EASTBOURNE – Despite three British players in action earlier on Center Court, it was Serena Williams who the Eastbourne crowd wanted to see.
Her star quality remains undimmed despite a 12-month lay-off; earlier, fans stood six-deep as she practiced on an outside court, eager to catch a glimpse of the former world No 1.
She has entered the doubles event at Eastbourne with the Tunisian Ons Jabeur to give her grass-court practice ahead of another tilt at the singles crown at Wimbledon, which starts on Monday.
Her fitness was tested in their victory on Tuesday over Czech Marie Bouzkova and Sara Sorribes Tormo of Spain – 2-6, 6-3, 13-11 in 93 minutes. At times Williams appeared rusty, rooted to the spot even, as their opponents lobbed her several times, and her serve wasn’t the potent weapon we’re used to.
But there were flashes of the old Williams, too – zingers down the line and ferocious smashes at the net, and a couple of serves at 114mph and 116mph.
Since winning her 23rd grand-slam title (the Australian Open in 2017), Williams has faltered in her attempt to equal Margaret Court’s record of 24, losing in four slam finals.
She denies she is chasing the record but how else to explain entering Wimbledon carrying a hamstring injury as she did last year? She came to court for her first match against Aliaksandra Sasnovich with a heavily strapped right thigh, retired after six games and has not played a competitive singles match since.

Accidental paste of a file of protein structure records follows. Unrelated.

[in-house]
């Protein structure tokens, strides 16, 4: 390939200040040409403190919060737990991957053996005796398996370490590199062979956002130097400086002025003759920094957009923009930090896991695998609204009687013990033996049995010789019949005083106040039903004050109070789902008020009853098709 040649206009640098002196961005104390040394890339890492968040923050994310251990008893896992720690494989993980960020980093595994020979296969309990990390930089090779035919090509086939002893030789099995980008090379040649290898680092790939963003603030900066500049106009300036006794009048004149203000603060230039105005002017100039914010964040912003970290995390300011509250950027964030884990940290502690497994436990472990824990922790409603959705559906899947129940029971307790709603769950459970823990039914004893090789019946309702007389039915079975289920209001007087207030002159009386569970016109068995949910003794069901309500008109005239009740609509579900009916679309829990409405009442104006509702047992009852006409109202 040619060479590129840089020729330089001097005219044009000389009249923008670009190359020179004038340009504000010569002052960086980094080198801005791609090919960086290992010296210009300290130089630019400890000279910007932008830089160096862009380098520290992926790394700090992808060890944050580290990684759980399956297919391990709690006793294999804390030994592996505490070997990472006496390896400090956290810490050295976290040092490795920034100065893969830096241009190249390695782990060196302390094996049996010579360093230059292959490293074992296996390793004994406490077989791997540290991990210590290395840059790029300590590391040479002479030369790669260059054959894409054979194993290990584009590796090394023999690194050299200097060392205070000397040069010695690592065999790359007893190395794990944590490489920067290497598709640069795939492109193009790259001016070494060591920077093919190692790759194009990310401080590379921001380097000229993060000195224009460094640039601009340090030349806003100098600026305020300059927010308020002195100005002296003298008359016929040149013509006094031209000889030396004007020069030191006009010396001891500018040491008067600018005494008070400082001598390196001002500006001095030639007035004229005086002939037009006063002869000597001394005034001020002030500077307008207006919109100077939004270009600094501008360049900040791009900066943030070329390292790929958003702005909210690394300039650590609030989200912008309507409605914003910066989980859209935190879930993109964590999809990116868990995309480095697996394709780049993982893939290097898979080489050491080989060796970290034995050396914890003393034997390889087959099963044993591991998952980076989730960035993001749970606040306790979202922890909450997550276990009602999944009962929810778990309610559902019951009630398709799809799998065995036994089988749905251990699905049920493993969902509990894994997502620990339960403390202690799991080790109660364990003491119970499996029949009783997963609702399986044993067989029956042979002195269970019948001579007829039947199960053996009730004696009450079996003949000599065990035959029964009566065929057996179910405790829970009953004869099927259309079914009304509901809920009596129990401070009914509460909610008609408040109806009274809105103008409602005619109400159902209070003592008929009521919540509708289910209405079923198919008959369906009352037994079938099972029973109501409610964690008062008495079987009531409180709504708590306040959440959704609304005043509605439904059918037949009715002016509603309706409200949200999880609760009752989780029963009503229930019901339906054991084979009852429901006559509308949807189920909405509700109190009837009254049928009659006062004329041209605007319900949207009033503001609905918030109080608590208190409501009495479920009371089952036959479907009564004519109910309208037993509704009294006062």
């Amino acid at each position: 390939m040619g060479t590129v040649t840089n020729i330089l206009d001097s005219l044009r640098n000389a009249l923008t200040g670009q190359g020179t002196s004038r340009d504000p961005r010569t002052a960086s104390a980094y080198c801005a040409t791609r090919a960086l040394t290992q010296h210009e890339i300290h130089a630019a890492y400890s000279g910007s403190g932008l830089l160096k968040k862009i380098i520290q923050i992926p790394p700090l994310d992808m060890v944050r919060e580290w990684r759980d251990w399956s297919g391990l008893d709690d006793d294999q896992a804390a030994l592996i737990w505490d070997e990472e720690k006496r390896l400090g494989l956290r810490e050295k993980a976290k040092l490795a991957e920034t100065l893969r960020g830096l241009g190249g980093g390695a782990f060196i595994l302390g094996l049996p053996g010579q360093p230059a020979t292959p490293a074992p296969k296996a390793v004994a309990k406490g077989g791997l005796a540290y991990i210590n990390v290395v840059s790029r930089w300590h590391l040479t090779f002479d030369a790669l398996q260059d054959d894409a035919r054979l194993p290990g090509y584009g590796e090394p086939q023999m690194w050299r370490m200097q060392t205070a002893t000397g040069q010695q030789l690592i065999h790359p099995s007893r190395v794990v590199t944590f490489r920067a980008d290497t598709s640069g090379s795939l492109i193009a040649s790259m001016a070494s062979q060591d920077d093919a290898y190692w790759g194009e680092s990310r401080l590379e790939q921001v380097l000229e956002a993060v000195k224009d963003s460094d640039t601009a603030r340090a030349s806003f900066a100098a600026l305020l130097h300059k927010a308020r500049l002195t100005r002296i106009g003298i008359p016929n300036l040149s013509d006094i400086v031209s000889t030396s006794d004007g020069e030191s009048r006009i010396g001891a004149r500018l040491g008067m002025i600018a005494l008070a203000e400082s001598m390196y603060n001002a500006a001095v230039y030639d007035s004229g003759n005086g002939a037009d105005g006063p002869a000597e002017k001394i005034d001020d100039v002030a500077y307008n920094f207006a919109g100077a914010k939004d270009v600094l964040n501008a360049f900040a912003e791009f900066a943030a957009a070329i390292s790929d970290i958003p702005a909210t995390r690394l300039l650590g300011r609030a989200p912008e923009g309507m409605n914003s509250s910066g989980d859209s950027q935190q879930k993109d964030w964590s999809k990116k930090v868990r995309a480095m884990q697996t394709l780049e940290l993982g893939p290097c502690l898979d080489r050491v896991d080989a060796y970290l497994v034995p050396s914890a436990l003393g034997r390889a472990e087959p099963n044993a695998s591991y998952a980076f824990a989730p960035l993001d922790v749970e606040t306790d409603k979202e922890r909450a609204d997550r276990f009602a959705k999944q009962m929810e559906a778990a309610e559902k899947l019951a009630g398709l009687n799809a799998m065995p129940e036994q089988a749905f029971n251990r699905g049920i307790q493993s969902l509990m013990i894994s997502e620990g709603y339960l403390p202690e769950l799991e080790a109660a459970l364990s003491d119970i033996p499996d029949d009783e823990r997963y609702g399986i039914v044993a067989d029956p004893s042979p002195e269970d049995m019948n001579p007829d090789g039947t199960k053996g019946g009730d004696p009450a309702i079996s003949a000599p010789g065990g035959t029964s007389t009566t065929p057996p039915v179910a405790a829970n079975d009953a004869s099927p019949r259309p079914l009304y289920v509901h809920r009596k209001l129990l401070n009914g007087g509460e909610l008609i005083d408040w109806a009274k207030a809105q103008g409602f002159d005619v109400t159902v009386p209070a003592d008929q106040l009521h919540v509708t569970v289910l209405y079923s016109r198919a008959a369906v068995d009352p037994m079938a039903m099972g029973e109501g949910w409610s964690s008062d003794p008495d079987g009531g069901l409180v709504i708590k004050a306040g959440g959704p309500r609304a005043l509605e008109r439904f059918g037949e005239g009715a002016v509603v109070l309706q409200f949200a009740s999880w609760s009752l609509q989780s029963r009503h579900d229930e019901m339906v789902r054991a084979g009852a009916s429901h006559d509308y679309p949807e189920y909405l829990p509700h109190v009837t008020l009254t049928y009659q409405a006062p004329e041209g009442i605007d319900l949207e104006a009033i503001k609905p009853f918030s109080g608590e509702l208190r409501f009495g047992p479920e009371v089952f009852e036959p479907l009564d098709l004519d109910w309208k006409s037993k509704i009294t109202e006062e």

But Williams appeared relaxed in Tuesday’s doubles win “It was fun,” she said afterwards. “It was good to be back on court.”
She will need that positivity – and more match practice – going into Wimbledon. At 40, Williams is more than double the age of some of her fellow competitors, including Emma Raducanu.
Much depends on the draw, which is released on Friday morning. Williams, ranked 1,204 in the world, has been given a wild card and is unseeded – which means she could face the top seed and world No 1 Iga Swiatek in the first round.
The retirement of last year’s champion Ashleigh Barty has removed one dangerous opponent, but players who have beaten Williams – including 15th and 16th seeds Angelique Kerber and Simona Halep, who defeated the American in the 2018 and 2019 Wimbledon finals respectively – remain.
Yet Williams, having graced 33 grand-slam finals, knows how to play the big points and, like all great champions, can find another level for the big occasion. And her powerful game, even after such a long layoff, is regarded as a threat, as world No 4 Paula Badosa said earlier this week.
“Of course I don’t want to play against her,” the Spaniard said. “Because no wants to play Serena and [even] less on grass. ”
Realistically, it would be an upset as big as Raducanu’s win at last year’s US Open should Williams reach the business end of Wimbledon. But if sheer determination counts for anything, Williams will be there.